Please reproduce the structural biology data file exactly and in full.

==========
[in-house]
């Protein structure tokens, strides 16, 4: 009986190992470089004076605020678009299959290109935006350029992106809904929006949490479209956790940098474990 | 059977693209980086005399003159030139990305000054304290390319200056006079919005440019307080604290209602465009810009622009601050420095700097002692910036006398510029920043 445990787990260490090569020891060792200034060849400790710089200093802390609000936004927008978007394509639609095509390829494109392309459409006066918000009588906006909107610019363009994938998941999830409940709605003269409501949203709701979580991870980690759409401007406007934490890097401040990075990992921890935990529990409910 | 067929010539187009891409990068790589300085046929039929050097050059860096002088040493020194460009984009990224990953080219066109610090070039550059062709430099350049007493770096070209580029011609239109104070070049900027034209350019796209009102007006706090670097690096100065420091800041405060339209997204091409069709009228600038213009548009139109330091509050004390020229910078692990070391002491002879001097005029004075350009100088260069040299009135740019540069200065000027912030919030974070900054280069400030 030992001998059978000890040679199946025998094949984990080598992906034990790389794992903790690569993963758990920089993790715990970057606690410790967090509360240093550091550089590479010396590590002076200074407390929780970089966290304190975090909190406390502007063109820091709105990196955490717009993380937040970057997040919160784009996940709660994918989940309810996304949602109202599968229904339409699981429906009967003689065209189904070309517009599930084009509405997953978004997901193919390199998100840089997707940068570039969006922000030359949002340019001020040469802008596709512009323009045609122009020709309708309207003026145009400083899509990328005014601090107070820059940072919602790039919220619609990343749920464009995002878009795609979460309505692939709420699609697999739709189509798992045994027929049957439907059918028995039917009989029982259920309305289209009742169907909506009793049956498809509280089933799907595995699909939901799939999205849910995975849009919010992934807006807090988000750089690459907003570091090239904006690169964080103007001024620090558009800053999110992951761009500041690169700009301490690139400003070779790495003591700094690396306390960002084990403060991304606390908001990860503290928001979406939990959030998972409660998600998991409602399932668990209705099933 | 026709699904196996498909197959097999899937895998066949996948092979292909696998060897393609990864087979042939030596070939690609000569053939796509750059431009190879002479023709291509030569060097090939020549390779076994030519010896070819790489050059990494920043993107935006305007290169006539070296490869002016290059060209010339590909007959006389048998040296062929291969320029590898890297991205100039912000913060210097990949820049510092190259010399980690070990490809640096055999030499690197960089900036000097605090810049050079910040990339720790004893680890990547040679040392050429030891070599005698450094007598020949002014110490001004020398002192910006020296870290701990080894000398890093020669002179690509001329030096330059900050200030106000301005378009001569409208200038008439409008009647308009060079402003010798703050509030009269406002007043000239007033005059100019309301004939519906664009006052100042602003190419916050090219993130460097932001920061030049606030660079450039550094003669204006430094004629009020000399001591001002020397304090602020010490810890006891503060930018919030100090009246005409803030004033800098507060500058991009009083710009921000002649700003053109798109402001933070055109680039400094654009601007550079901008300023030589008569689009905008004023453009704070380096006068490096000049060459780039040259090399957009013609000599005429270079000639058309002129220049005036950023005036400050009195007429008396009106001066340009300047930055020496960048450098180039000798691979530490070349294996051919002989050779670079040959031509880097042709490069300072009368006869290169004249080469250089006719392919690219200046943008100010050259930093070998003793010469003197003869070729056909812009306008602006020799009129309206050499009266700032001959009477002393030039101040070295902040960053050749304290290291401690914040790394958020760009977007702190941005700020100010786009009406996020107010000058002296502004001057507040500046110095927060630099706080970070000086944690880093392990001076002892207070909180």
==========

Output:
[in-house]
């Protein structure tokens, strides 16, 4: 009986190992470089004076605020678009299959290109935006350029992106809904929006949490479209956790940098474990 | 059977693209980086005399003159030139990305000054304290390319200056006079919005440019307080604290209602465009810009622009601050420095700097002692910036006398510029920043 445990787990260490090569020891060792200034060849400790710089200093802390609000936004927008978007394509639609095509390829494109392309459409006066918000009588906006909107610019363009994938998941999830409940709605003269409501949203709701979580991870980690759409401007406007934490890097401040990075990992921890935990529990409910 | 067929010539187009891409990068790589300085046929039929050097050059860096002088040493020194460009984009990224990953080219066109610090070039550059062709430099350049007493770096070209580029011609239109104070070049900027034209350019796209009102007006706090670097690096100065420091800041405060339209997204091409069709009228600038213009548009139109330091509050004390020229910078692990070391002491002879001097005029004075350009100088260069040299009135740019540069200065000027912030919030974070900054280069400030 030992001998059978000890040679199946025998094949984990080598992906034990790389794992903790690569993963758990920089993790715990970057606690410790967090509360240093550091550089590479010396590590002076200074407390929780970089966290304190975090909190406390502007063109820091709105990196955490717009993380937040970057997040919160784009996940709660994918989940309810996304949602109202599968229904339409699981429906009967003689065209189904070309517009599930084009509405997953978004997901193919390199998100840089997707940068570039969006922000030359949002340019001020040469802008596709512009323009045609122009020709309708309207003026145009400083899509990328005014601090107070820059940072919602790039919220619609990343749920464009995002878009795609979460309505692939709420699609697999739709189509798992045994027929049957439907059918028995039917009989029982259920309305289209009742169907909506009793049956498809509280089933799907595995699909939901799939999205849910995975849009919010992934807006807090988000750089690459907003570091090239904006690169964080103007001024620090558009800053999110992951761009500041690169700009301490690139400003070779790495003591700094690396306390960002084990403060991304606390908001990860503290928001979406939990959030998972409660998600998991409602399932668990209705099933 | 026709699904196996498909197959097999899937895998066949996948092979292909696998060897393609990864087979042939030596070939690609000569053939796509750059431009190879002479023709291509030569060097090939020549390779076994030519010896070819790489050059990494920043993107935006305007290169006539070296490869002016290059060209010339590909007959006389048998040296062929291969320029590898890297991205100039912000913060210097990949820049510092190259010399980690070990490809640096055999030499690197960089900036000097605090810049050079910040990339720790004893680890990547040679040392050429030891070599005698450094007598020949002014110490001004020398002192910006020296870290701990080894000398890093020669002179690509001329030096330059900050200030106000301005378009001569409208200038008439409008009647308009060079402003010798703050509030009269406002007043000239007033005059100019309301004939519906664009006052100042602003190419916050090219993130460097932001920061030049606030660079450039550094003669204006430094004629009020000399001591001002020397304090602020010490810890006891503060930018919030100090009246005409803030004033800098507060500058991009009083710009921000002649700003053109798109402001933070055109680039400094654009601007550079901008300023030589008569689009905008004023453009704070380096006068490096000049060459780039040259090399957009013609000599005429270079000639058309002129220049005036950023005036400050009195007429008396009106001066340009300047930055020496960048450098180039000798691979530490070349294996051919002989050779670079040959031509880097042709490069300072009368006869290169004249080469250089006719392919690219200046943008100010050259930093070998003793010469003197003869070729056909812009306008602006020799009129309206050499009266700032001959009477002393030039101040070295902040960053050749304290290291401690914040790394958020760009977007702190941005700020100010786009009406996020107010000058002296502004001057507040500046110095927060630099706080970070000086944690880093392990001076002892207070909180």